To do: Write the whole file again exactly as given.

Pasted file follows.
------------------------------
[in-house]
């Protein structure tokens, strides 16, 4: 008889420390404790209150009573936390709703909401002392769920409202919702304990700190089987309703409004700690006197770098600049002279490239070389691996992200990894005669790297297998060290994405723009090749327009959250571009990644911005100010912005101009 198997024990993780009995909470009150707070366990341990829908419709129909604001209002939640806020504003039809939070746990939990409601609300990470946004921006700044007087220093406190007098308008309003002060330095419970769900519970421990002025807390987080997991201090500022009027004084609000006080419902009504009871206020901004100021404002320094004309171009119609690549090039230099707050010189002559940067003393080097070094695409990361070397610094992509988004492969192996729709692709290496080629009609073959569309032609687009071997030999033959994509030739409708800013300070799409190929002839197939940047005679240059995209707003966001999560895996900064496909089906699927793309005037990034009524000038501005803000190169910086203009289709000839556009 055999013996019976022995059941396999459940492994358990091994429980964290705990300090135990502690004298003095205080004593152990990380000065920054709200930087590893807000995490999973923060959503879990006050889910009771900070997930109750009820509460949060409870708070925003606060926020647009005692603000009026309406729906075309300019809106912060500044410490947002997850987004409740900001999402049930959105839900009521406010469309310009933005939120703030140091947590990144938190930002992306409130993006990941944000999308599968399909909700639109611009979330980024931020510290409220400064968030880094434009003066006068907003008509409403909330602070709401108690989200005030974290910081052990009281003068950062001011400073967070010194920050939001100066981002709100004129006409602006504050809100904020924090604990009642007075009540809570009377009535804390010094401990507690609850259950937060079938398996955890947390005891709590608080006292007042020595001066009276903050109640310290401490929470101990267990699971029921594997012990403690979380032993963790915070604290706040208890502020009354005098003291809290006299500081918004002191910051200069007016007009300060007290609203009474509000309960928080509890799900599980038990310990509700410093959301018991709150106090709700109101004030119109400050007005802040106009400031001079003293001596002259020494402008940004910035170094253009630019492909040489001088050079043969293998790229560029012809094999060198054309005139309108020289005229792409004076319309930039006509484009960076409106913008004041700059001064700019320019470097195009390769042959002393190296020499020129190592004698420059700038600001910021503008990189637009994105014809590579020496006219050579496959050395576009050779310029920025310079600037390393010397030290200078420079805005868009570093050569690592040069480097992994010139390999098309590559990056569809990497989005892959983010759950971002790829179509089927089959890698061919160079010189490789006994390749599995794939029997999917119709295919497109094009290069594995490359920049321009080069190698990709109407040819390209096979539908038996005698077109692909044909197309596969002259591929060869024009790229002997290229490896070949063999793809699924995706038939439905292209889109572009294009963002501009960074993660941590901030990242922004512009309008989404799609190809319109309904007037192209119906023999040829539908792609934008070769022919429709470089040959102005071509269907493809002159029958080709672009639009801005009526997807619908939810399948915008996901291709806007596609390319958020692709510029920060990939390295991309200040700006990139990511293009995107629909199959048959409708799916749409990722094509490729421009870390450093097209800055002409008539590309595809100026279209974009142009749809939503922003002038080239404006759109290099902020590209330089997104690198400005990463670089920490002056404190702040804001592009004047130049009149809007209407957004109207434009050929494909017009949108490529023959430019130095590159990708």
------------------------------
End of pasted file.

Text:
[in-house]
């Protein structure tokens, strides 16, 4: 008889420390404790209150009573936390709703909401002392769920409202919702304990700190089987309703409004700690006197770098600049002279490239070389691996992200990894005669790297297998060290994405723009090749327009959250571009990644911005100010912005101009 198997024990993780009995909470009150707070366990341990829908419709129909604001209002939640806020504003039809939070746990939990409601609300990470946004921006700044007087220093406190007098308008309003002060330095419970769900519970421990002025807390987080997991201090500022009027004084609000006080419902009504009871206020901004100021404002320094004309171009119609690549090039230099707050010189002559940067003393080097070094695409990361070397610094992509988004492969192996729709692709290496080629009609073959569309032609687009071997030999033959994509030739409708800013300070799409190929002839197939940047005679240059995209707003966001999560895996900064496909089906699927793309005037990034009524000038501005803000190169910086203009289709000839556009 055999013996019976022995059941396999459940492994358990091994429980964290705990300090135990502690004298003095205080004593152990990380000065920054709200930087590893807000995490999973923060959503879990006050889910009771900070997930109750009820509460949060409870708070925003606060926020647009005692603000009026309406729906075309300019809106912060500044410490947002997850987004409740900001999402049930959105839900009521406010469309310009933005939120703030140091947590990144938190930002992306409130993006990941944000999308599968399909909700639109611009979330980024931020510290409220400064968030880094434009003066006068907003008509409403909330602070709401108690989200005030974290910081052990009281003068950062001011400073967070010194920050939001100066981002709100004129006409602006504050809100904020924090604990009642007075009540809570009377009535804390010094401990507690609850259950937060079938398996955890947390005891709590608080006292007042020595001066009276903050109640310290401490929470101990267990699971029921594997012990403690979380032993963790915070604290706040208890502020009354005098003291809290006299500081918004002191910051200069007016007009300060007290609203009474509000309960928080509890799900599980038990310990509700410093959301018991709150106090709700109101004030119109400050007005802040106009400031001079003293001596002259020494402008940004910035170094253009630019492909040489001088050079043969293998790229560029012809094999060198054309005139309108020289005229792409004076319309930039006509484009960076409106913008004041700059001064700019320019470097195009390769042959002393190296020499020129190592004698420059700038600001910021503008990189637009994105014809590579020496006219050579496959050395576009050779310029920025310079600037390393010397030290200078420079805005868009570093050569690592040069480097992994010139390999098309590559990056569809990497989005892959983010759950971002790829179509089927089959890698061919160079010189490789006994390749599995794939029997999917119709295919497109094009290069594995490359920049321009080069190698990709109407040819390209096979539908038996005698077109692909044909197309596969002259591929060869024009790229002997290229490896070949063999793809699924995706038939439905292209889109572009294009963002501009960074993660941590901030990242922004512009309008989404799609190809319109309904007037192209119906023999040829539908792609934008070769022919429709470089040959102005071509269907493809002159029958080709672009639009801005009526997807619908939810399948915008996901291709806007596609390319958020692709510029920060990939390295991309200040700006990139990511293009995107629909199959048959409708799916749409990722094509490729421009870390450093097209800055002409008539590309595809100026279209974009142009749809939503922003002038080239404006759109290099902020590209330089997104690198400005990463670089920490002056404190702040804001592009004047130049009149809007209407957004109207434009050929494909017009949108490529023959430019130095590159990708």